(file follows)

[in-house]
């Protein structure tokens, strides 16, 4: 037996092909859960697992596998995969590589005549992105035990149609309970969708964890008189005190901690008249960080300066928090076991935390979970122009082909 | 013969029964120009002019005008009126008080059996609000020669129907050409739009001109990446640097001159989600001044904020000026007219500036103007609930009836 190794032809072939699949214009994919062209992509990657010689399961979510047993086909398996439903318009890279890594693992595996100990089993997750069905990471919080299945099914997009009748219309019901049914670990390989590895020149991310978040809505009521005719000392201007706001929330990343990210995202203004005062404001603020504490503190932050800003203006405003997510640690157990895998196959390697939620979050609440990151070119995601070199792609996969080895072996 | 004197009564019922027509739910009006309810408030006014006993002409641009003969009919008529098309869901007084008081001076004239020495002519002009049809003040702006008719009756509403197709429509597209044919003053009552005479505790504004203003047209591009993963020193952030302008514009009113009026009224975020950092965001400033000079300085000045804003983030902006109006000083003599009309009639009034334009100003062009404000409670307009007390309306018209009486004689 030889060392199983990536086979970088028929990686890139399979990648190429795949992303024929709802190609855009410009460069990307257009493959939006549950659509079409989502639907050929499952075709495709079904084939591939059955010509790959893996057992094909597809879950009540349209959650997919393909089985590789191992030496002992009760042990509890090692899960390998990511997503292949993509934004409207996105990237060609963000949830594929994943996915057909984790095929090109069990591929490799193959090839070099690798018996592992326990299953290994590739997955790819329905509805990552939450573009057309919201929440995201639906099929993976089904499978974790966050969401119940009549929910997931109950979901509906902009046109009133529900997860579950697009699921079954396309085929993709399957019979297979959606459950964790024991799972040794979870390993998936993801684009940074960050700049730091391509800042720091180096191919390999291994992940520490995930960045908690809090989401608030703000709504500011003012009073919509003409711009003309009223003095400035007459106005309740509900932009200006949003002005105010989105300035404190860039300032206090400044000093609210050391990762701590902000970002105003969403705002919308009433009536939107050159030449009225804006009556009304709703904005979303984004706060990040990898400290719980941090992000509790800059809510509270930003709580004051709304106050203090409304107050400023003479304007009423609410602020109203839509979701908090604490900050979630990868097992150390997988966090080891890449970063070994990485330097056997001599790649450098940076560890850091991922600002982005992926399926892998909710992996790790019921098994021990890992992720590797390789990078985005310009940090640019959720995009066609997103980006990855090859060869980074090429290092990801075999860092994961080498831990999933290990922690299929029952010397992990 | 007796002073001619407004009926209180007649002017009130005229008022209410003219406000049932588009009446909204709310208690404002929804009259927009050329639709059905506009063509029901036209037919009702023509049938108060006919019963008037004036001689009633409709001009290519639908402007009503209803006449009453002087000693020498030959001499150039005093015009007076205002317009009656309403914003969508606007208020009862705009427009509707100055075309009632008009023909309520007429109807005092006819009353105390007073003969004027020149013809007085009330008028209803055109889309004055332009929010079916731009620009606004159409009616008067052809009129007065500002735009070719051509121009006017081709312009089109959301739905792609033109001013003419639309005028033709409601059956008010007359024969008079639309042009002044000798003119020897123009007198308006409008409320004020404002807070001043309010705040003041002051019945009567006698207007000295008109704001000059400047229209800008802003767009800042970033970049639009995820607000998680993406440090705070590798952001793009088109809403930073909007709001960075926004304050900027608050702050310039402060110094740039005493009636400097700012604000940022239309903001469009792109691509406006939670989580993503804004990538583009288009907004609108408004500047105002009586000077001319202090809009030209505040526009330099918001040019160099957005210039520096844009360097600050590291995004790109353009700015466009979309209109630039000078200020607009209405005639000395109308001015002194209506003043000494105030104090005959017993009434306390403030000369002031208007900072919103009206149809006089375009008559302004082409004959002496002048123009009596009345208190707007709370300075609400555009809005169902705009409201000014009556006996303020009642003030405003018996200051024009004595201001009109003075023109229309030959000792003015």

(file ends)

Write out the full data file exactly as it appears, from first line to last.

[in-house]
């Protein structure tokens, strides 16, 4: 037996092909859960697992596998995969590589005549992105035990149609309970969708964890008189005190901690008249960080300066928090076991935390979970122009082909 | 013969029964120009002019005008009126008080059996609000020669129907050409739009001109990446640097001159989600001044904020000026007219500036103007609930009836 190794032809072939699949214009994919062209992509990657010689399961979510047993086909398996439903318009890279890594693992595996100990089993997750069905990471919080299945099914997009009748219309019901049914670990390989590895020149991310978040809505009521005719000392201007706001929330990343990210995202203004005062404001603020504490503190932050800003203006405003997510640690157990895998196959390697939620979050609440990151070119995601070199792609996969080895072996 | 004197009564019922027509739910009006309810408030006014006993002409641009003969009919008529098309869901007084008081001076004239020495002519002009049809003040702006008719009756509403197709429509597209044919003053009552005479505790504004203003047209591009993963020193952030302008514009009113009026009224975020950092965001400033000079300085000045804003983030902006109006000083003599009309009639009034334009100003062009404000409670307009007390309306018209009486004689 030889060392199983990536086979970088028929990686890139399979990648190429795949992303024929709802190609855009410009460069990307257009493959939006549950659509079409989502639907050929499952075709495709079904084939591939059955010509790959893996057992094909597809879950009540349209959650997919393909089985590789191992030496002992009760042990509890090692899960390998990511997503292949993509934004409207996105990237060609963000949830594929994943996915057909984790095929090109069990591929490799193959090839070099690798018996592992326990299953290994590739997955790819329905509805990552939450573009057309919201929440995201639906099929993976089904499978974790966050969401119940009549929910997931109950979901509906902009046109009133529900997860579950697009699921079954396309085929993709399957019979297979959606459950964790024991799972040794979870390993998936993801684009940074960050700049730091391509800042720091180096191919390999291994992940520490995930960045908690809090989401608030703000709504500011003012009073919509003409711009003309009223003095400035007459106005309740509900932009200006949003002005105010989105300035404190860039300032206090400044000093609210050391990762701590902000970002105003969403705002919308009433009536939107050159030449009225804006009556009304709703904005979303984004706060990040990898400290719980941090992000509790800059809510509270930003709580004051709304106050203090409304107050400023003479304007009423609410602020109203839509979701908090604490900050979630990868097992150390997988966090080891890449970063070994990485330097056997001599790649450098940076560890850091991922600002982005992926399926892998909710992996790790019921098994021990890992992720590797390789990078985005310009940090640019959720995009066609997103980006990855090859060869980074090429290092990801075999860092994961080498831990999933290990922690299929029952010397992990 | 007796002073001619407004009926209180007649002017009130005229008022209410003219406000049932588009009446909204709310208690404002929804009259927009050329639709059905506009063509029901036209037919009702023509049938108060006919019963008037004036001689009633409709001009290519639908402007009503209803006449009453002087000693020498030959001499150039005093015009007076205002317009009656309403914003969508606007208020009862705009427009509707100055075309009632008009023909309520007429109807005092006819009353105390007073003969004027020149013809007085009330008028209803055109889309004055332009929010079916731009620009606004159409009616008067052809009129007065500002735009070719051509121009006017081709312009089109959301739905792609033109001013003419639309005028033709409601059956008010007359024969008079639309042009002044000798003119020897123009007198308006409008409320004020404002807070001043309010705040003041002051019945009567006698207007000295008109704001000059400047229209800008802003767009800042970033970049639009995820607000998680993406440090705070590798952001793009088109809403930073909007709001960075926004304050900027608050702050310039402060110094740039005493009636400097700012604000940022239309903001469009792109691509406006939670989580993503804004990538583009288009907004609108408004500047105002009586000077001319202090809009030209505040526009330099918001040019160099957005210039520096844009360097600050590291995004790109353009700015466009979309209109630039000078200020607009209405005639000395109308001015002194209506003043000494105030104090005959017993009434306390403030000369002031208007900072919103009206149809006089375009008559302004082409004959002496002048123009009596009345208190707007709370300075609400555009809005169902705009409201000014009556006996303020009642003030405003018996200051024009004595201001009109003075023109229309030959000792003015």